ASN's Mission

ASN leads the fight to prevent, treat, and cure kidney diseases throughout the world by educating health professionals and scientists, advancing research and innovation, communicating new knowledge, and advocating for the highest quality care for patients.

learn more

Contact ASN

1401 H St, NW, Ste 900, Washington, DC 20005

email@asn-online.org

202-640-4660

The Latest on Twitter

Kidney Week

Abstract: PO1595

A Rare Case of Paraneoplastic IgA Nephropathy in the Setting of Renal Cell Carcinoma

Session Information

Category: Glomerular Diseases

  • 1203 Glomerular Diseases: Clinical, Outcomes, and Trials

Authors

  • Tyagi, Alka A., The Ohio State University Wexner Medical Center, Columbus, Ohio, United States
  • Doraiswamy, Mohankumar, The Ohio State University Wexner Medical Center, Columbus, Ohio, United States
  • Madhavan, Sethu M., The Ohio State University Wexner Medical Center, Columbus, Ohio, United States
Introduction

Paraneoplastic nephropathy can present in patients with malignancy. Renal cell carcinoma (RCC) is the most common urologic malignancy; there is a paucity of reported paraneoplastic nephropathies associated with this condition. As such, we present an intriguingly unique case of nephrotic range proteinuria in the setting of recurrent, metastatic renal cell carcinoma.

Case Description

An 81-year-old male with history of recurrent metastatic RCC, solitary kidney after a nephrectomy, with stage III chronic kidney disease (CKD) presents with newly worsening renal function. In a 3-month span, his creatinine (Cr) rose from 1.35 mg/dL up to 4.6 mg/dL, which prompted further evaluation. He had reported taking daily nonsteroidal anti-inflammatory drugs along with his ACE-inhibitor. Urinalysis showed microscopic hematuria with random urine protein/creatinine ratio resulted 16 g/g and renal ultrasound was unrevealing. Other serologic tests at the time were notable for C3 134 mg/dL, C4 32 mg/dL, negative ANA, negative C-ANCA. Of note, he had suffered an E. coli and MRSA UTI, clostridium difficile infection, and was treated for pneumonia with anti-microbials. A renal biopsy was obtained with pathology significant for IgA-dominant mesangial and capillary wall immune complex deposition with only segmental and weak C3 (Oxford score was reported as M1, E1, S1, T0, C0). Because of the weak C3, in spite of the patient's history of recent infections, a secondary para-neoplastic IgA nephropathy was favored. He was treated with Nivolumab plus Ipilimumab with improvement in serum Cr improved to 2.23 mg/dL in the following 3 months after starting immunotherapy and remained stable in one-year follow up.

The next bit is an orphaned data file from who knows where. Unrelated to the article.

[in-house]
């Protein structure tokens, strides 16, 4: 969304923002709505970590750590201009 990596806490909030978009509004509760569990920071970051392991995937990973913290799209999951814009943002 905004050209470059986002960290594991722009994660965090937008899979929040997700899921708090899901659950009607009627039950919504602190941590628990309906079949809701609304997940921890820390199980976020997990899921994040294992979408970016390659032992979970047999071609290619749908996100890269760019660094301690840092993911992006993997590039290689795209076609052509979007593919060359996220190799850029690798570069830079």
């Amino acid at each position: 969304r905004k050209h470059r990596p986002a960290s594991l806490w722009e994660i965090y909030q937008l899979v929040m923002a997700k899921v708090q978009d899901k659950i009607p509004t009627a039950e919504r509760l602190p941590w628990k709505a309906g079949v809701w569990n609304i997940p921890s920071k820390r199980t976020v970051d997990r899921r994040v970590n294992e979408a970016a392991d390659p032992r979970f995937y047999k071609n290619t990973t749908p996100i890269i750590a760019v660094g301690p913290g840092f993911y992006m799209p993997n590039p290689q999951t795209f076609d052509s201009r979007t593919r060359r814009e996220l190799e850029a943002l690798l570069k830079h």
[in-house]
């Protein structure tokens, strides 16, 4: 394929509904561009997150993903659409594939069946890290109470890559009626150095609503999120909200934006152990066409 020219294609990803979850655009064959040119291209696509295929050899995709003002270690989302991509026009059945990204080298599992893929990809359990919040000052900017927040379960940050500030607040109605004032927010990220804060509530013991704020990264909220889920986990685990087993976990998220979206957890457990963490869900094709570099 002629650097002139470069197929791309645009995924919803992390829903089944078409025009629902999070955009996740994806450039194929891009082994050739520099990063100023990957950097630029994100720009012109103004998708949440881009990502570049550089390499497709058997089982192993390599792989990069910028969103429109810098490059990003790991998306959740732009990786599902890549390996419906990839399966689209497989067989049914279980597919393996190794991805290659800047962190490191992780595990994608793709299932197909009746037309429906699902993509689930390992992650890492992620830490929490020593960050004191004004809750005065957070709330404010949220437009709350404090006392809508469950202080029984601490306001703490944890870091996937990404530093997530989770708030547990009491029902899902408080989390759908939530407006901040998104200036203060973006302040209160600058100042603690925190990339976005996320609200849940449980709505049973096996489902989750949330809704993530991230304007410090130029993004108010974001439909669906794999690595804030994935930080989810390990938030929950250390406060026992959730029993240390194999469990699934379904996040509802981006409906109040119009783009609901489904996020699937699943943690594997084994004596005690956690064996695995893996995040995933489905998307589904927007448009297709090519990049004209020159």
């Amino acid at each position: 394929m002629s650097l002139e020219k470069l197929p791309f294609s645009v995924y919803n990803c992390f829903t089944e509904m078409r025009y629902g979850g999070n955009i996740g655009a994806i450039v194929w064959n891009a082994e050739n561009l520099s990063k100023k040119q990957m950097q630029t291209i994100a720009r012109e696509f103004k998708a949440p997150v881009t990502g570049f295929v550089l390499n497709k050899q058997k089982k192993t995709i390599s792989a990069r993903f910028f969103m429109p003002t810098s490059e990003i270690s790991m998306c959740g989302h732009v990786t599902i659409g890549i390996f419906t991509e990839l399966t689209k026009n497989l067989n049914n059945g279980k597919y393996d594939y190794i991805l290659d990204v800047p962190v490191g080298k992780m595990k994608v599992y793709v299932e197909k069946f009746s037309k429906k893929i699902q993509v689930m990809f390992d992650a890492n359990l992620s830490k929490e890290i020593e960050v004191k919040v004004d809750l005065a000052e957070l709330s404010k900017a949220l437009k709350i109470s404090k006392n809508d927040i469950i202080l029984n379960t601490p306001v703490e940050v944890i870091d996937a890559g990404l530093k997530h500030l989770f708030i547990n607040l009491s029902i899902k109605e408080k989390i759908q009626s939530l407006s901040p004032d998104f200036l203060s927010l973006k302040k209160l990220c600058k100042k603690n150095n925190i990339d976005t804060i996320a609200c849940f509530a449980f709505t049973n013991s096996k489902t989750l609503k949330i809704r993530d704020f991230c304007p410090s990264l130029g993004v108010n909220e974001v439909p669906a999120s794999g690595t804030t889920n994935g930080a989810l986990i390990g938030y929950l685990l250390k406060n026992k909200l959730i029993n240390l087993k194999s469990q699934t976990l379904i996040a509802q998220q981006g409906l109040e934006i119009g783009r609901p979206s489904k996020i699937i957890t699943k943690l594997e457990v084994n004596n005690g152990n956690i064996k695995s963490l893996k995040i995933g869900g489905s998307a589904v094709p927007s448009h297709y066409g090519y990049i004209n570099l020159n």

Discussion

Acutely worsening renal function and nephrotic range proteinuria in the setting of malignancy prompts investigation into a paraneoplastic nephropathy. As in this case, secondary IgA mesangial nephropathy can rarely present with RCC. This association is scarce and furthermore there is a lack of understanding of the development of this glomerulopathy. Treatment of the underlying malignancy has shown to improve and preserve renal function. Further investigation into the immune-pathophysiology can help drive the development of further treatment strategies.